On Oct. 24, Raymond Smith’s iconic photographs of his 1974 summer journey through the American South will go on display here at the Georgia Museum of Art. Smith is most certainly in the tradition of James Agee’s “Let Us Now Praise Famous Men,” with his honest portraits of southerners who look us at head-on, retaining their inherent dignity, yet his corpus is considerably more diverse than Agee’s.
Fotomat Girl, Louisville, Kentucky
While Agee focused on the families of three white Alabama tenant farmers during the Great Depression, Smith’s subjects include both African American and white people of all ages and professions, in locations ranging from Boston, Massachusetts, to Orlando, Florida. In a way, Smith’s photographs display the New South as it was immediately following the civil rights movement, a world where blacks and whites now co-existed in the same spaces on a more equal footing, but also a world in which more insidious forms of racial divisions and inequalities remained.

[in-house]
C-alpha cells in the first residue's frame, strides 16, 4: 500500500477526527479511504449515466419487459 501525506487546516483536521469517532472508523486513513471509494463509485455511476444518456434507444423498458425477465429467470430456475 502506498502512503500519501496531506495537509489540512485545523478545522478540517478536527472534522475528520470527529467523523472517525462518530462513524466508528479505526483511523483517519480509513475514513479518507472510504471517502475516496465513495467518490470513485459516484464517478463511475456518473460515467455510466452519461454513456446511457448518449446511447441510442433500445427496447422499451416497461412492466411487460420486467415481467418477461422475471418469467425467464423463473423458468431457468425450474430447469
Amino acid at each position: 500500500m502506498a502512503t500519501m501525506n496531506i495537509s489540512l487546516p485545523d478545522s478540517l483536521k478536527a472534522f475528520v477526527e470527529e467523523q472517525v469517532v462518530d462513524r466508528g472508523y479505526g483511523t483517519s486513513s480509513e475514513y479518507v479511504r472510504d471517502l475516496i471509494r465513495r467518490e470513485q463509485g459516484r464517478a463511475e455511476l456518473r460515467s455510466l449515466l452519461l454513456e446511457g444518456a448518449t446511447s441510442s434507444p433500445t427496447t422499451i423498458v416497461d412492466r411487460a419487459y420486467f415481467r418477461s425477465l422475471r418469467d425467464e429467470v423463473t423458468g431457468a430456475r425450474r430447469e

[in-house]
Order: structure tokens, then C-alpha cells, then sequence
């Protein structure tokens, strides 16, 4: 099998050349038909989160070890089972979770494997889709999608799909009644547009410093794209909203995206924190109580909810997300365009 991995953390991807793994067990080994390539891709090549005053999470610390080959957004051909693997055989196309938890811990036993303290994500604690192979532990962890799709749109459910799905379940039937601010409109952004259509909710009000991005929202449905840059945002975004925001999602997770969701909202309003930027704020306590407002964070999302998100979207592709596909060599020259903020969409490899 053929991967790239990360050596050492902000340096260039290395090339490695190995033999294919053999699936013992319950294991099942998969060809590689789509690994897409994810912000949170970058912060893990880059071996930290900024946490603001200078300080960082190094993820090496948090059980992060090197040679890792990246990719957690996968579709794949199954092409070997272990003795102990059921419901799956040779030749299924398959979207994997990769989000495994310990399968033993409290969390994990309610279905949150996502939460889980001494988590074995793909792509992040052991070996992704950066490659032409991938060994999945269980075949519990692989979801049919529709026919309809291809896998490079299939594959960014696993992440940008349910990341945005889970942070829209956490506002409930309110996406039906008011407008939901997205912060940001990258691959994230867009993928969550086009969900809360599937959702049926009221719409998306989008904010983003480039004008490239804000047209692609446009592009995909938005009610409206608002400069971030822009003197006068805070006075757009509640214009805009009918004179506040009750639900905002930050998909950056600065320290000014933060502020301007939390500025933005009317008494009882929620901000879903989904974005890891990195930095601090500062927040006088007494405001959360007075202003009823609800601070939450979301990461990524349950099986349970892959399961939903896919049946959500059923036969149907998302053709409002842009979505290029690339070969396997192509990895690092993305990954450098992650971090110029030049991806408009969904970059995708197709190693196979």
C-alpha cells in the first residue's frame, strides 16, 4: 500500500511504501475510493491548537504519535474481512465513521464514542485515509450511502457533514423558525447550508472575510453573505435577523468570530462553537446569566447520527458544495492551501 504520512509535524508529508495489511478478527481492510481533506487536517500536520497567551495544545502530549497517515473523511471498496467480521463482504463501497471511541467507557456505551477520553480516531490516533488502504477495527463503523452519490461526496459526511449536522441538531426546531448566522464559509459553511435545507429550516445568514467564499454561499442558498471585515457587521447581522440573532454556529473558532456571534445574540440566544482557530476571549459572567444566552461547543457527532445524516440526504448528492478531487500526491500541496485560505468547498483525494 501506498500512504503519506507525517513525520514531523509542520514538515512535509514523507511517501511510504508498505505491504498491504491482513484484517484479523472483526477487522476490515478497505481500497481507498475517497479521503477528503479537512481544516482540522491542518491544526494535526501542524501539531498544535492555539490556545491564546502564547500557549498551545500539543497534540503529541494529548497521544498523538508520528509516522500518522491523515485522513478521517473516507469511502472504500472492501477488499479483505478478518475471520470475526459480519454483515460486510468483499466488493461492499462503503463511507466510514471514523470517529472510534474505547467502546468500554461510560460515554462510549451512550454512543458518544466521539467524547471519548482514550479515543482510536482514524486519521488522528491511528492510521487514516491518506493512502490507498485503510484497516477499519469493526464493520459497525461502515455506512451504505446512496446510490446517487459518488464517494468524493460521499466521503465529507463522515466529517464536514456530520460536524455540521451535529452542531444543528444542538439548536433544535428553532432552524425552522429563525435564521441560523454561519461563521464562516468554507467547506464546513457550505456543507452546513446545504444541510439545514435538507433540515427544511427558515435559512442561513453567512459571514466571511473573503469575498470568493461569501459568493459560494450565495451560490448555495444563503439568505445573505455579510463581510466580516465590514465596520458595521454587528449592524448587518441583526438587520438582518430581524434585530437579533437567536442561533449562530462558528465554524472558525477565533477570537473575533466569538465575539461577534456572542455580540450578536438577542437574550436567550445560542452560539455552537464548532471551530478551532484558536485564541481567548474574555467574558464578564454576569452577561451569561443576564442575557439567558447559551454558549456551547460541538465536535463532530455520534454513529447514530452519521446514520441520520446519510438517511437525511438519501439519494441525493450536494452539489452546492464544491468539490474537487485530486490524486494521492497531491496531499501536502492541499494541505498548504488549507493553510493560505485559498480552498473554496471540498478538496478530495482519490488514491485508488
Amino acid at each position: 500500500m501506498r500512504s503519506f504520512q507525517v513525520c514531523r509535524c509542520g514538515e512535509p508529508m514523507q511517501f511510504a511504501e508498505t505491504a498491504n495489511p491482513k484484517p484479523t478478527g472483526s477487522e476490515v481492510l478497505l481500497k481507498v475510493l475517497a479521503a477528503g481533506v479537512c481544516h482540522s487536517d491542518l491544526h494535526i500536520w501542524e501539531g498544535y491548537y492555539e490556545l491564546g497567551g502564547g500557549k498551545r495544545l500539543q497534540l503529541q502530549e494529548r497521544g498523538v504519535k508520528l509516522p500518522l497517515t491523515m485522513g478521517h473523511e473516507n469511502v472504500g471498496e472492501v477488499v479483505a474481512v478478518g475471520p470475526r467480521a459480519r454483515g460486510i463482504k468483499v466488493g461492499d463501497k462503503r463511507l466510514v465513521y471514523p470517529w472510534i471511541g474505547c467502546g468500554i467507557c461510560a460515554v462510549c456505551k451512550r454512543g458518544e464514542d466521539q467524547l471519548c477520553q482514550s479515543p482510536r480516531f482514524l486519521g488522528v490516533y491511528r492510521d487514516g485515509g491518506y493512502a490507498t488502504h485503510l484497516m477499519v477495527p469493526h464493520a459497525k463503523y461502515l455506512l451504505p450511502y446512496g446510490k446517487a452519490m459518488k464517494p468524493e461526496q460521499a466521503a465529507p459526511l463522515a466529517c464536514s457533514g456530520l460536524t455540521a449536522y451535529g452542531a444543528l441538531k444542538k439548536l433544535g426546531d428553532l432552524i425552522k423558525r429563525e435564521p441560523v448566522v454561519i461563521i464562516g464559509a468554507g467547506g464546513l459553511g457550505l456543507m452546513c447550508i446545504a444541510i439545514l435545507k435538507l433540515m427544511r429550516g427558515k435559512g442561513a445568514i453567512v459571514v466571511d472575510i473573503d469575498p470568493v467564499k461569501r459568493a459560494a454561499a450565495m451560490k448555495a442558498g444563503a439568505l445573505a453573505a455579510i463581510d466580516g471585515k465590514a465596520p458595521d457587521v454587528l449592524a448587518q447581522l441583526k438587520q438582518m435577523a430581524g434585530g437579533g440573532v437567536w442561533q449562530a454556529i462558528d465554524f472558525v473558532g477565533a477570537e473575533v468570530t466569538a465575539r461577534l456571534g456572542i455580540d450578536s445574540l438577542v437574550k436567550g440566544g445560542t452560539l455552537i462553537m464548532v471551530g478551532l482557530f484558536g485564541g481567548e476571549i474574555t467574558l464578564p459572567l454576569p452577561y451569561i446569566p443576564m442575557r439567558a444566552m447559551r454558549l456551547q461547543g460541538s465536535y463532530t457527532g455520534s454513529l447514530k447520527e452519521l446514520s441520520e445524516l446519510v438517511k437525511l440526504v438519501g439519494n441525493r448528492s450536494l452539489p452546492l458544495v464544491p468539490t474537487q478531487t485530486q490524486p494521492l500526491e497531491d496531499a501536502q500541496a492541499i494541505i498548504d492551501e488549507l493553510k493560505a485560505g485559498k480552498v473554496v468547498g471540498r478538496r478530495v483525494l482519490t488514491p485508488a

Bourbon Street, New Orleans
Smith chose the title of this exhibition from words he saw on a church marquee in Hattiesburg, Mississippi, that fateful summer. Smith points out that they are particularly relevant as it took 40 years from the year in which he took the photographs until their publication and exhibition. The people of his photographs and the social conditions of the American South seem clearer to him 40 years later, and he notes that the people themselves, if still alive, will have a better understanding of themselves that comes through years of experience and maturity.
Self-Portrait, Motel Room, Williamsburg, Virginia
“In Time We Shall Know Ourselves” will be on display through Jan. 3, 2016. Visitors are encouraged to drop by and reflect on the themes of knowing, memory and reflection present in Smith’s work. A book by the same title, including both the photographs and scholarly essays, is available for purchase in the Museum Shop. On Nov 19, Smith will give a presentation on his work from 5:30-6:30 pm here at the Museum.